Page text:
Kial and Phil // Rainy, Intimate Wedding in Beazell Memorial Forest in Philomath, Oregon
We scheduled our wedding for December in Oregon, so we were well aware that the forecast would most likely be rain. We purposefully scheduled our wedding for the rainy season because the forest is so much lusher and more beautiful during winter than summer. We visited the spot where we got married during the dry season and knew how beautiful it would be once it became verdant again.
Our photos were very important to us, so we planned ahead and got our guests matching umbrellas to ensure a cohesive look. The rain was colder than we expected on our wedding day. However, I purchased a day coat for the occasion. I wore the coat in some photos, which gave great variation.
I wore my hair in an updo because I was nervous about the unpredictability of how it would react to the weather. My sisters both wore their hair down, which was fine. I was more conservative than needed in that regard and may have chosen differently, had I known.
To summarize, we purposefully chose the rainy season for our wedding because we knew the photos would be gorgeous. We absolutely adore the work Viv did and could not have asked for a better wedding day.
Severin + Robert // Rainy Day Wedding in Kauai incorporating a Na Pali Coast Hike
Do I wish it hadn't rained or had rained less on our wedding day? Sure. Did we still have an amazing wedding with gorgeous photos in spite of the rain? Absolutely.
You don't get the lush, verdant green of Kauai without rain, and when your wedding day includes a 4-mile hike along the mountainous coastline, we always knew rain was a possibility. We had talked with Vivian about the potential for rain and how to handle it in advance, and she had showed us photos of other weddings she had shot in the rain, which made us feel better. The rain made hiking a little slower and more logistically complicated (I'm still amazed none of us fell in the mud!), and maybe we didn't get every picture we would have if it had been a perfect sunny day. But every person who's seen our wedding photos has said about the rain, "You can't even tell!" And despite the fact that the rain seemed to start up again every single time we tried to take family portraits, Vivian made it all work out.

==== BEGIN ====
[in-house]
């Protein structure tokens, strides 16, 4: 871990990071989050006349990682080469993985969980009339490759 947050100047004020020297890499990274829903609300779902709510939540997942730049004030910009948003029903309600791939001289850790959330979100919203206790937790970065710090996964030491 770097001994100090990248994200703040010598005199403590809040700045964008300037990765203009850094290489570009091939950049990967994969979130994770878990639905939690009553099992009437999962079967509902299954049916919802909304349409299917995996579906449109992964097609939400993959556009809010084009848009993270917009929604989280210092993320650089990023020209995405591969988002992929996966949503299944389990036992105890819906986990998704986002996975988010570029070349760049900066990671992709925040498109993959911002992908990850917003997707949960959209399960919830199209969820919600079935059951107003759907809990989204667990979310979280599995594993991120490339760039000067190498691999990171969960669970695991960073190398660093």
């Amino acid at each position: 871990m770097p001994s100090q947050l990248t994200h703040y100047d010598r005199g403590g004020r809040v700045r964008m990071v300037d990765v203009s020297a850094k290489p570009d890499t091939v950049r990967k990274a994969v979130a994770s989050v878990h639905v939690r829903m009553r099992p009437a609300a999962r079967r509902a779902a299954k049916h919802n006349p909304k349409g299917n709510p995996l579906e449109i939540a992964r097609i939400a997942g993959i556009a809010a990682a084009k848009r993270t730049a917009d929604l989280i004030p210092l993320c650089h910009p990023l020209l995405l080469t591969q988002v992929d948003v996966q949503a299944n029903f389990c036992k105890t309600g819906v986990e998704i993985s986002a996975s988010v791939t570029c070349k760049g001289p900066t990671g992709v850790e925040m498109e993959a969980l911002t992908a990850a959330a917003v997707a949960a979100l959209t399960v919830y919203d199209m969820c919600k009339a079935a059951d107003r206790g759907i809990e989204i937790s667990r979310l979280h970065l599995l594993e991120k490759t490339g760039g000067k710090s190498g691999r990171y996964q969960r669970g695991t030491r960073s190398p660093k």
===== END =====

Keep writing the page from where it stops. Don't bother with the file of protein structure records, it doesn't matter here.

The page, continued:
Instead of the beach, we took portraits in this cool grove of trees that provided a little shelter, and they came out amazing. Vivian literally jumped across rocks to cross a river in the pouring rain to take photos for our wedding. She was in great spirits the whole muddy hike; the pictures turned out phenomenal, and we have some very special memories. Rain is a factor of life if you are planning outside wedding events, but that doesn't mean rain needs to overshadow the fact that it's your wedding day.
We had done some planning to account for possible rain—we had rain jackets packed, I wore my hair in a fishtail braid hoping that it was a style that would stand up to wind and rain (and it did!), and Robert changed from a suit jacket to a vest and boutonniere to make hiking easier, but there was really only so much one can do. I was definitely a bit stressed and obsessively checking the weather in the days leading up to the wedding, but once it is the day of, you just have to let it go and enjoy the day. It helped to have a photographer and groom who were unfazed by the downpour. My absolutely favorite unexpected moment from the wedding was the 50+ strangers who passed us on the hike, realized we were wearing wedding clothes, and stopped to congratulate us on our marriage.
Meet Vivian Chen: I collect rocks from my travels and save trail maps in a binder that’s bursting at the seams. I’m a sucker for well-told stories, perfectly crafted jokes and good conversation. I prefer meeting friends for hikes rather than for cups of coffee. I’ve filled my home and office with too many houseplants and believe that trees are my spirit animal. Cloudy skies are much more interesting to me than clear blue ones. Once I missed a flight because I was too busy playing with Norwegian ponies and I would do it again in a heartbeat. Fresh mangos, lian wu and lychee from Taiwan are my weakness. My husband and I make up silly songs and sing them to our cat, Osiris because it makes us laugh. The week we spent backpacking in Yosemite's High Sierra backcountry left me awe-inspired, humbled and head-over-heels in love with California.